Fireside Chat: NCAA's Future

In wake of the NCAA’s recent decision to end relations with EA, Jeff and I talk about what’s next for the gaming franchise.

The NCAA’s decision to part ways with EA does not leave them high and dry as they still are allowed to create a college football game complete with the teams, conferences, etc., just without mention of the NCAA, it’s logo’s or any direct reference to it.

Although this won’t destroy EA’s collegiate juggernaut, it gives the NCAA the option to license another developer the rights. Our conversation all started with Jeff Smith’s question of “What studio should get the rights next?”

Henry Hollaway: Man, that’s tough. I’d have to say ultimately EA have sports titles almost in a monopoly. Think of a studio that’s released a sports title in the past 3 years that’s as good as an EA one, if at all.

Jeff Smith: Other than Sony’s MLB team.

Henry Hollaway: Yeah, Sony San Diego. I mean, EA has invested so much money it would be tough for a studio to come out with the same sort of realism that has already been brought to the table, let alone any sort of upgrade besides graphically

Jeff Smith: Totally. That’s not to say some studios wouldn’t love the chance.

Henry: Of course, there would just be some growing pains there. I understand that there have been some problems with EA and courts with player-likeness suits, but if the NCAA wants their brand out there I feel that EA is there best chance.

Jeff: Activision would love it. Yearly franchise, big money, and I’m sure they have a studio or two that could pump out a game every 12 months.

Henry: Haha, they would and that would be insane, both Call of Duty and NCAA? Oh lordy. It would be great to see another studio try their hand at a football game, the last non-exclusive title we saw came from Sega by way of the 2K series, which was giving EA a run for their money before they gained the rights.

2K's inevitable reign was halted by exclusivity,
2K Sport’s inevitable reign was halted by exclusivity.

Jeff: They tried an annualized NASCAR series and it doesn’t look like they want to keep it going.

Editor’s note: That NASCAR game was awful.

Henry: Well NASCAR isn’t a huge seller for gaming, when racing games work they support a console, when they don’t they really don’t.

Jeff: We know Activision wouldn’t mind a sports game.

Henry: If Activision got their hands on NCAA that would be insane, but as much as I’d like to see what they could do, I’d like to see a larger studio come out with subsidiary just for the franchise. Someone that we wouldn’t expect, because I feel that these games just need a big breath of fresh air and only an entirely new studio could give that, not a studio that’s just making the last game again because they don’t want to risk the brand too much.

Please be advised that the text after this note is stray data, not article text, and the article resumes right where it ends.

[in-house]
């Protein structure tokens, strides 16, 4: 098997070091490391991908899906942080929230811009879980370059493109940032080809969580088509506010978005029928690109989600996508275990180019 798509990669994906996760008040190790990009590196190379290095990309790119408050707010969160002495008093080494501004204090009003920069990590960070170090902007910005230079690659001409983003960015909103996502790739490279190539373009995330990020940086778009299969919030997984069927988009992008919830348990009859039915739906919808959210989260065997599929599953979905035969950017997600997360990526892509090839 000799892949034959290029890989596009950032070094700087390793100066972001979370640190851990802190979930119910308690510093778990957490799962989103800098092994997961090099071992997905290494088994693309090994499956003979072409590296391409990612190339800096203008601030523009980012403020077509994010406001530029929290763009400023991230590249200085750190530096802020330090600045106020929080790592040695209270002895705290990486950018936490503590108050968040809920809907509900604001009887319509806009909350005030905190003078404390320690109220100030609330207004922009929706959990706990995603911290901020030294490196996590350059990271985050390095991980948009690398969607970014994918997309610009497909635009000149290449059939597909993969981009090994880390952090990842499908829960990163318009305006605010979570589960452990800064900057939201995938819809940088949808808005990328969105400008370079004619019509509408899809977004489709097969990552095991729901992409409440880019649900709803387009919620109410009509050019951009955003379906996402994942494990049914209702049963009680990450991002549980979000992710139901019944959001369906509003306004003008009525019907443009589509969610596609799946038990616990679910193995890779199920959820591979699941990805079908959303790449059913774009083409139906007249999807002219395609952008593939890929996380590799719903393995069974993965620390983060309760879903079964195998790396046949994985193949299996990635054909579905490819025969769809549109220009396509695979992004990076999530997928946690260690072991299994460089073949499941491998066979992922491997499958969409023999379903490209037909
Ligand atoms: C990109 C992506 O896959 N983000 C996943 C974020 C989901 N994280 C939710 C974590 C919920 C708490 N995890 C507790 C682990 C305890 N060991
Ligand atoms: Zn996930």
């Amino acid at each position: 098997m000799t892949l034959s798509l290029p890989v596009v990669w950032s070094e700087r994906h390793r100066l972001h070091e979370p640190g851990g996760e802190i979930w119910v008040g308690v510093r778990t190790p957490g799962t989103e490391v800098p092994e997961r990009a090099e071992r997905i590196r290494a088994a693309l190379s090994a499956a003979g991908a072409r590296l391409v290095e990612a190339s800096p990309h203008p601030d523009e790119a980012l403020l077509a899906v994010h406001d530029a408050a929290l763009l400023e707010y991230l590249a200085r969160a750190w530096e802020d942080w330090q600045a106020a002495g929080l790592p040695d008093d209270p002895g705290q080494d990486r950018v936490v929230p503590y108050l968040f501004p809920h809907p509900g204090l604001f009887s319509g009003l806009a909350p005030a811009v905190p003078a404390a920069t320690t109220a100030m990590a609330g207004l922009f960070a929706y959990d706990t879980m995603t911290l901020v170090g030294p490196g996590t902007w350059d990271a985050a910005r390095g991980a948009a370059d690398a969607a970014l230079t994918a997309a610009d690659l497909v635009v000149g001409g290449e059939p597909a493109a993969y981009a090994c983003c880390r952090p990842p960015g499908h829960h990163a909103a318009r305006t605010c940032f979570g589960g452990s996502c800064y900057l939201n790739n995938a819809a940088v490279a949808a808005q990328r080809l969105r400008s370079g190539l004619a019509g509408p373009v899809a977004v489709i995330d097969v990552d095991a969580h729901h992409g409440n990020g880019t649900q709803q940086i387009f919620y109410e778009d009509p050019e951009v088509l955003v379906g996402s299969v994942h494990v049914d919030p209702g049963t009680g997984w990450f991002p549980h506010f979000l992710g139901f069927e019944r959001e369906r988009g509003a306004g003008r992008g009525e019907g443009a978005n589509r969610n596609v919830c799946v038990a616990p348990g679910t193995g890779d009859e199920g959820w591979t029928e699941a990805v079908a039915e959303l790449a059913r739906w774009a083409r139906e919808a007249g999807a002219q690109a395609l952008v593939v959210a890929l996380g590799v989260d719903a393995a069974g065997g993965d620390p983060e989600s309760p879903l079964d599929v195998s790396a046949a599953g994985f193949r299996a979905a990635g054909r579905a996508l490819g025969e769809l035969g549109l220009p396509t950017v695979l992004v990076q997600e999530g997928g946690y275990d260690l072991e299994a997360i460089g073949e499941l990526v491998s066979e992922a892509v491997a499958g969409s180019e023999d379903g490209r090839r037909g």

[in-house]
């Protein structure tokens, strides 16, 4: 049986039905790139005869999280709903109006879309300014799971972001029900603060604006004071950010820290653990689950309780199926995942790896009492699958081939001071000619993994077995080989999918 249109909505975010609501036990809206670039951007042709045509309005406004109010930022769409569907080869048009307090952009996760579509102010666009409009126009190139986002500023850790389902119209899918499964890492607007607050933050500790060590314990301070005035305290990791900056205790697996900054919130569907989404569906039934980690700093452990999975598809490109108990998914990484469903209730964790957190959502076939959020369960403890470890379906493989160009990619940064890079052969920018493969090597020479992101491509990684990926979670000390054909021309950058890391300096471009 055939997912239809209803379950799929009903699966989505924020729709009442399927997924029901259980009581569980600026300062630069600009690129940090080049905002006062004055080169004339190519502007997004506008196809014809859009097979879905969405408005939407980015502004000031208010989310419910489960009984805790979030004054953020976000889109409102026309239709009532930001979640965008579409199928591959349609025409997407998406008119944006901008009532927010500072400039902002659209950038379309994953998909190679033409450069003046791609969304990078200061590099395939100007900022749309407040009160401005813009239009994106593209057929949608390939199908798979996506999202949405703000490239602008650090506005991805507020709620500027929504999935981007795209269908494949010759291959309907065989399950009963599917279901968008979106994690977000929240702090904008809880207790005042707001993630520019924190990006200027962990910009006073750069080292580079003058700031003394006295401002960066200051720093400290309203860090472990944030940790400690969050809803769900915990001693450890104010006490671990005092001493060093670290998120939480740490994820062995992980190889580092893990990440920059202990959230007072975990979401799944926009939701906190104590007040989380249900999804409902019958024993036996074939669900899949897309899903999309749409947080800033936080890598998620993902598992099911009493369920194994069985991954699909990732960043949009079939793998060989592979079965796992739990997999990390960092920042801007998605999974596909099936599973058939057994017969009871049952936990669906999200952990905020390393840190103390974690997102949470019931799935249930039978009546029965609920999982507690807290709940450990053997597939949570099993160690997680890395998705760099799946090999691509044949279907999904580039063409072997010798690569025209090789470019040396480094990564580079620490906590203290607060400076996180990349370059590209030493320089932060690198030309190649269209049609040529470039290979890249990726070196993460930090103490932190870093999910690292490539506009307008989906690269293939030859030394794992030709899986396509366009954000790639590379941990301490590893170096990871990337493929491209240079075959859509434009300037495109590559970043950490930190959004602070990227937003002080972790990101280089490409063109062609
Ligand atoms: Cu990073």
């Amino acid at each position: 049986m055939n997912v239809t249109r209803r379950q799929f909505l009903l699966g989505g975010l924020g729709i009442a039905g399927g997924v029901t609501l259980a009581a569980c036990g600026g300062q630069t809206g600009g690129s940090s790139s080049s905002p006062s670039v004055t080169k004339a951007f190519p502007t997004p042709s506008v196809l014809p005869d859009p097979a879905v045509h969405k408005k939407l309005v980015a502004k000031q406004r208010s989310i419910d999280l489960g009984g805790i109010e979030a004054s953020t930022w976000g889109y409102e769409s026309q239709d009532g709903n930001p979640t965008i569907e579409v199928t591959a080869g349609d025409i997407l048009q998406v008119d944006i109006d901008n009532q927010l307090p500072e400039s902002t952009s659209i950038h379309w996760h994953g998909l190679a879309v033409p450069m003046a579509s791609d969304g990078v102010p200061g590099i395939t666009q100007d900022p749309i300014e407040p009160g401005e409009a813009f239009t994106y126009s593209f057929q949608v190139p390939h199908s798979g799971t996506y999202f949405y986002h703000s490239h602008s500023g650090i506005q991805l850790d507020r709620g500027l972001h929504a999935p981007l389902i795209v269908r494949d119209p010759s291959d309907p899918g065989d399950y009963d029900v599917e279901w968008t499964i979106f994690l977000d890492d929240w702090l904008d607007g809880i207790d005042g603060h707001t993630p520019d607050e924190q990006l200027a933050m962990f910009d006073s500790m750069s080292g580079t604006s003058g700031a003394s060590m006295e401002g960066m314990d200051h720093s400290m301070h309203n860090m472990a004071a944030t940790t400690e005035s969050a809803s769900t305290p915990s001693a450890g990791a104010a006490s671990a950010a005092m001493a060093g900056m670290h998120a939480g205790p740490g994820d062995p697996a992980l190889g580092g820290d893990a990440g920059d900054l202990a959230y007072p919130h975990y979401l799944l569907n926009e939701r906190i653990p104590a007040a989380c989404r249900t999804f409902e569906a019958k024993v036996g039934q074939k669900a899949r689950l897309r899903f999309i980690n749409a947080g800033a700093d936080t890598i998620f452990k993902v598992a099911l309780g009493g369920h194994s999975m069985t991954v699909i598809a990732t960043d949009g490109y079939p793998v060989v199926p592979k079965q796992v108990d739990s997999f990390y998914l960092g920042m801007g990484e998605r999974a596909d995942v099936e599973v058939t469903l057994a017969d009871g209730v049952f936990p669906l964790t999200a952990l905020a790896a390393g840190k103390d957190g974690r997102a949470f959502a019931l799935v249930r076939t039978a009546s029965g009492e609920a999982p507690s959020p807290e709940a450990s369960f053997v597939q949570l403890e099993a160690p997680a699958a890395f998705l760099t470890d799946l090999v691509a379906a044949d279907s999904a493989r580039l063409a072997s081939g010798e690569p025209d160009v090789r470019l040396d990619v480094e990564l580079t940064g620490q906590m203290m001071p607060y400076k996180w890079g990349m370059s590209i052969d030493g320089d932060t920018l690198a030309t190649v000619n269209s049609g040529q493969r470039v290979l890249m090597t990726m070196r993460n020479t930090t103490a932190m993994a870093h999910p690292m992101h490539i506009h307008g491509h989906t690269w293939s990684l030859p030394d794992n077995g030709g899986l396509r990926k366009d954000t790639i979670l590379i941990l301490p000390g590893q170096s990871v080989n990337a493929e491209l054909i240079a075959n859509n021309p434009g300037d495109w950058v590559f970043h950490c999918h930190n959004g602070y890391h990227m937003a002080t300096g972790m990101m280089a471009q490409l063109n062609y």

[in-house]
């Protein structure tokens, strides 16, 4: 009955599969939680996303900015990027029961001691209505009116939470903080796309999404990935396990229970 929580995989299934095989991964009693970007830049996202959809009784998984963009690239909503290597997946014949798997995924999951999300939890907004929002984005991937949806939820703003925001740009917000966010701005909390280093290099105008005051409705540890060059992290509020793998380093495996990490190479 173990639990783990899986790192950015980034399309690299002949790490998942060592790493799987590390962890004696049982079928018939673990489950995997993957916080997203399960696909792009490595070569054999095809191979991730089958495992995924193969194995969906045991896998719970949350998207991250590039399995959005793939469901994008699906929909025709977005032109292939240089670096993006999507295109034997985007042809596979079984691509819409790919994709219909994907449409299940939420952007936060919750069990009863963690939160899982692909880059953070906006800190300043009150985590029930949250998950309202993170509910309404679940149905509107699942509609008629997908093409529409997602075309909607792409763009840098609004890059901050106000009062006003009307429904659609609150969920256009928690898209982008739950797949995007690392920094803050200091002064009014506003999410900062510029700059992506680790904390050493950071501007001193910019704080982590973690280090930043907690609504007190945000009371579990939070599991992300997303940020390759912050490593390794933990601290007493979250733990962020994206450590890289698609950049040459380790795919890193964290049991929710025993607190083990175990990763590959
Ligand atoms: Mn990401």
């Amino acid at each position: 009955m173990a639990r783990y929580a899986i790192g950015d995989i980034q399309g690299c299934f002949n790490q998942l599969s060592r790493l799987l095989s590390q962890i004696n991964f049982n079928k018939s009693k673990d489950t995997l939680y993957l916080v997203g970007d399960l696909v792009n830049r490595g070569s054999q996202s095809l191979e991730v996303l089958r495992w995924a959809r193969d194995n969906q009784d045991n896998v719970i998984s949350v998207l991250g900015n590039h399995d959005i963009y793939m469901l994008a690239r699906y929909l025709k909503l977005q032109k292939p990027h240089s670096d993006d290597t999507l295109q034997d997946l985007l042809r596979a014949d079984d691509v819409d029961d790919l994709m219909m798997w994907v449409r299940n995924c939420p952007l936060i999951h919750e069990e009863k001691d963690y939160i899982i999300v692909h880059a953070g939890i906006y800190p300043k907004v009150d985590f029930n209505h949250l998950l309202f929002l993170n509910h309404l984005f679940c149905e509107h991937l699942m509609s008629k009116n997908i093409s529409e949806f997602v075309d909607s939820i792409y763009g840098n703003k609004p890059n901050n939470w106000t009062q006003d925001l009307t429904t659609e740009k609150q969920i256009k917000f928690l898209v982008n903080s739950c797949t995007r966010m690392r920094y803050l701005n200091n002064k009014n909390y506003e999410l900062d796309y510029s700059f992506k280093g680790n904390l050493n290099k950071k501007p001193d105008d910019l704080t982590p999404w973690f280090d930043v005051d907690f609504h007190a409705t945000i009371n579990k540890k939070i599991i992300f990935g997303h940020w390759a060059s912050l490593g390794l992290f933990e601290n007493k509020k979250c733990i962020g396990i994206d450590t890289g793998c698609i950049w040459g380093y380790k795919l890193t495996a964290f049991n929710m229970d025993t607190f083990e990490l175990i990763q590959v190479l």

Jeff: Yeah, I see what you mean.

Henry: Maybe 2K makes a football return. In any case, like I said before, I don’t believe rights will fall to one studio. We very well could end up back in the days where there are multiple sports titles for the same sport by different developers.

Jeff: That would be pretty nice for the consumer. The landscape has changed heavily. It would be interesting to see how different multiple sports games would be today.

Henry: Heaven knows it wasn’t hurting the genres progress, seeing as there was actually competition and EA has basically released the same game with minor tweaks over the years. It would be nice to get back to the point of having real NFL teams in NFL Blitz again haha. And seeing developers play off of each others ideas, I loved knowing that they were trying to one-up each other every year with innovation.


Nostalgia: Bears versus literal Broncos.
Nostalgia: Bears vs. literal Broncos.

What do you think? Should the rights be given to someone like Activision or should they be given to someone new? Maybe you think that the rights shouldn’t be given to anyone at all and that competition should reign once again! Either way let us know your opinion in the comments below.

Editors note: It’s expected that EA Sports will release a college football game next year, as they still have the rights for the teams. 

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